Some go all out, others select specific topics and pray they come up, either way we’re often left wondering “what happened” when the mock results come in. These assessments have always brought angst and apprehension as students feel the pressure mounting towards their finale in the summer. Schools use these exams in a number of different ways, but what’s most important are the lessons you can learn (although many still find themselves in denial). So how can you move forwards from here?
Firstly, don’t just say “I just need to work harder” and throw your paper in the recycling. Start at the beginning and work through each question, noting the topic and style. Look at where you gained marks and when they were lost, try to look for a pattern. Was you recall strong or did you not remember or even understand key terminology or ideas? Absorbing facts can be tacked at home, but if you genuinely didn’t understand a concept that’s one to highlight and ask for help.
We all make annoying mistakes, but add up the number you made in each paper. Were you rushing, did you misread or overlook a word, diagram or even whole question? This is sometimes the difference between grades, so however painful worth addressing. Think about how these errors can be reduced in the future. If timing is an issue, practice how you tackle the paper, splitting it up into sections or having the discipline to move on and not procrastinate. It can be helpful to leave enough time to revisit questions, but equally there is no benefit to rushing through when a steady pace could benefit overall. Keeping an eye on the mark allocation can also be a handy hint and stop some of those frustrating mistakes, keep an eye on the words in bold too – they’re there for a reason!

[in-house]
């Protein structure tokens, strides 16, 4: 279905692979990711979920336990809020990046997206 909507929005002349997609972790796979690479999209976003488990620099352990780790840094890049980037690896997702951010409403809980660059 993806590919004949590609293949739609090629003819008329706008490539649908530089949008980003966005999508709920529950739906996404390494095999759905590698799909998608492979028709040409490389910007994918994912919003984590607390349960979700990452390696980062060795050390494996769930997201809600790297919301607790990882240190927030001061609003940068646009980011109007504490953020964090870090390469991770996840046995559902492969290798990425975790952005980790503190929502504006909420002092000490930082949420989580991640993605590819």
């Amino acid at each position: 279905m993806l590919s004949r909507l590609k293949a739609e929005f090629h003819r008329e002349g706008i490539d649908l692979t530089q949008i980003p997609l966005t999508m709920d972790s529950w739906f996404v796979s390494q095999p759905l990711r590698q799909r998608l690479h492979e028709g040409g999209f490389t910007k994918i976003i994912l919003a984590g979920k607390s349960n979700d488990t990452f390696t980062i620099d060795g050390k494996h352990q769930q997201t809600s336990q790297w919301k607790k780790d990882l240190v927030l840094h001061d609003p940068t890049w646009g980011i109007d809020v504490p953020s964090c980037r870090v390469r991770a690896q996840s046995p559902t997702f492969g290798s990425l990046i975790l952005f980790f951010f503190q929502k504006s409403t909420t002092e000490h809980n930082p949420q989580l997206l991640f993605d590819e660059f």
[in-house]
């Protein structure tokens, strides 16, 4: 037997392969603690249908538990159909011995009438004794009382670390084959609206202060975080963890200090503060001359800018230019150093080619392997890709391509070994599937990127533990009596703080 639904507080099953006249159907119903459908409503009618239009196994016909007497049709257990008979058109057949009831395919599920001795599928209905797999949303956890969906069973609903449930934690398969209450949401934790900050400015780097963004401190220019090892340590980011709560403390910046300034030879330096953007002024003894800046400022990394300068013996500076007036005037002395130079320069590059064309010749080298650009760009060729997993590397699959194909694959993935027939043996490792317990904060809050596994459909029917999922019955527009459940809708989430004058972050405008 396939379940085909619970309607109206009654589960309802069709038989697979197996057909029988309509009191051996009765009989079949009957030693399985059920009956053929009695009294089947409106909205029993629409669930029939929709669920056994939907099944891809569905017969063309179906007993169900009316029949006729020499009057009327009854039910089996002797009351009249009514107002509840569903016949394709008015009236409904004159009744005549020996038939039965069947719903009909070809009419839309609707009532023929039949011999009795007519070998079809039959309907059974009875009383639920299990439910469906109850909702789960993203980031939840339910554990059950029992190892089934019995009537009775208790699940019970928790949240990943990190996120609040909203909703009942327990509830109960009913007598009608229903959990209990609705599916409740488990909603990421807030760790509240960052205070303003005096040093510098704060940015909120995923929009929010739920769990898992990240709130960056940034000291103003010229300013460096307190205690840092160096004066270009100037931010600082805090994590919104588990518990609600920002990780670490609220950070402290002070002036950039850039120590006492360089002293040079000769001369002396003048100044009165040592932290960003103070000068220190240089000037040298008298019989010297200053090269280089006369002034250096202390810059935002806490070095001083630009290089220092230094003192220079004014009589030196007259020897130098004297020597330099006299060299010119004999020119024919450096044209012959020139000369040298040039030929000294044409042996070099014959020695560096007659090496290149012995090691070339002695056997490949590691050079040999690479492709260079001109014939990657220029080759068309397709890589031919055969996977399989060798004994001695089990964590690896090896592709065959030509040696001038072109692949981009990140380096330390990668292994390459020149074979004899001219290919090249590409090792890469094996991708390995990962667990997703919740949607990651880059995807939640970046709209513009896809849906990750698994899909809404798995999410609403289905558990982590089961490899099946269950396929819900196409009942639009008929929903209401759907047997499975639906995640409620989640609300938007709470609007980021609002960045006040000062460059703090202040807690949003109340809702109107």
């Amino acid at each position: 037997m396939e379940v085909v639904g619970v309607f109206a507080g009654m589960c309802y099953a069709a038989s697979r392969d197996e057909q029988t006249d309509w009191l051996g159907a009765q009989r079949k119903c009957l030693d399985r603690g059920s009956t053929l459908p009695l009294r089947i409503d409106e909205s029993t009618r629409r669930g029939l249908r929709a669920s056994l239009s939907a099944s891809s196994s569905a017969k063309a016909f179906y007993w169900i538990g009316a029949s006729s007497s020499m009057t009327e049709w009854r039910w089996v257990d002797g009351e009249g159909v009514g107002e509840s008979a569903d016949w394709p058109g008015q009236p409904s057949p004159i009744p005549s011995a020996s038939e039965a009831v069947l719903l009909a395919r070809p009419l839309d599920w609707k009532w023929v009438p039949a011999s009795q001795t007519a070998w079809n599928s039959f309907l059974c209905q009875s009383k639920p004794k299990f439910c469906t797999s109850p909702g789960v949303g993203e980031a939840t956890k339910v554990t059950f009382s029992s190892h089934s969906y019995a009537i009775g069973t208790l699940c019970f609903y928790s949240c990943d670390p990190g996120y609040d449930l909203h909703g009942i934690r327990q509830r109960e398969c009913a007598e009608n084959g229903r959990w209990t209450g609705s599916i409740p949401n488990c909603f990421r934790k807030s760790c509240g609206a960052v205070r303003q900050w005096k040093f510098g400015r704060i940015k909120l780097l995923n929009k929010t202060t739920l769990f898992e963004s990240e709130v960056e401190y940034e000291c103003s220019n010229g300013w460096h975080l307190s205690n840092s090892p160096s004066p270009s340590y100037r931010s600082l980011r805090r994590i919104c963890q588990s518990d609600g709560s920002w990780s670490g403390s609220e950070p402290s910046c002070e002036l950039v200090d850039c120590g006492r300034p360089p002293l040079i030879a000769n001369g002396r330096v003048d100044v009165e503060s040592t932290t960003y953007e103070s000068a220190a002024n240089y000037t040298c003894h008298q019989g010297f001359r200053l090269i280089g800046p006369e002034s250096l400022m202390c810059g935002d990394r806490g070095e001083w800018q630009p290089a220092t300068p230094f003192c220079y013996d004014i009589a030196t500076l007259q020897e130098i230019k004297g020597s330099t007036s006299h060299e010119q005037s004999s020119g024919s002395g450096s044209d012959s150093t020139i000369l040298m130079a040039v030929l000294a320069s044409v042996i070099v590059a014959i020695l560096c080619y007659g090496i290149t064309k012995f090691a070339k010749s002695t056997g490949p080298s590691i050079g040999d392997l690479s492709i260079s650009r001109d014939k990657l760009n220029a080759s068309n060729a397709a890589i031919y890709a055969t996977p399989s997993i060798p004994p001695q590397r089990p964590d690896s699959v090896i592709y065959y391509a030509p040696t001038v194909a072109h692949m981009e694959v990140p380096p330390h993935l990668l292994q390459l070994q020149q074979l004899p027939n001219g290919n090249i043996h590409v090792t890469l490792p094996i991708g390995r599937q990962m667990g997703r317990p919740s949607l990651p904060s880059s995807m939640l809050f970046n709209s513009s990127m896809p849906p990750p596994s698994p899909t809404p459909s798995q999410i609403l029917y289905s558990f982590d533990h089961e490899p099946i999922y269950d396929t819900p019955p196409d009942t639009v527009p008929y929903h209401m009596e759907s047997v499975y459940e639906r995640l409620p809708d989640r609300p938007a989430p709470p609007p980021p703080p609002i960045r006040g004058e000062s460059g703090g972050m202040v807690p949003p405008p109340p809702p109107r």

If you have more than one paper in a subject it’s interesting to identify your strongest areas, is it the content or your approach that means you do better in some elements and not others. Practice of exam specific questions is often the key and you can ask for more of these from your school. If you struggle with multiple choice or derivations then make sure you tackle them head on rather than pretend they’re not there.
Used in the right way whatever your mock result there will be points to take away and improve upon. Whether to reach or excel your predicted grade, use the information you’ve gained from this process constrictively and in a targeted manner and the next time you sit a paper be it another mock or the real deal you will see a positive change.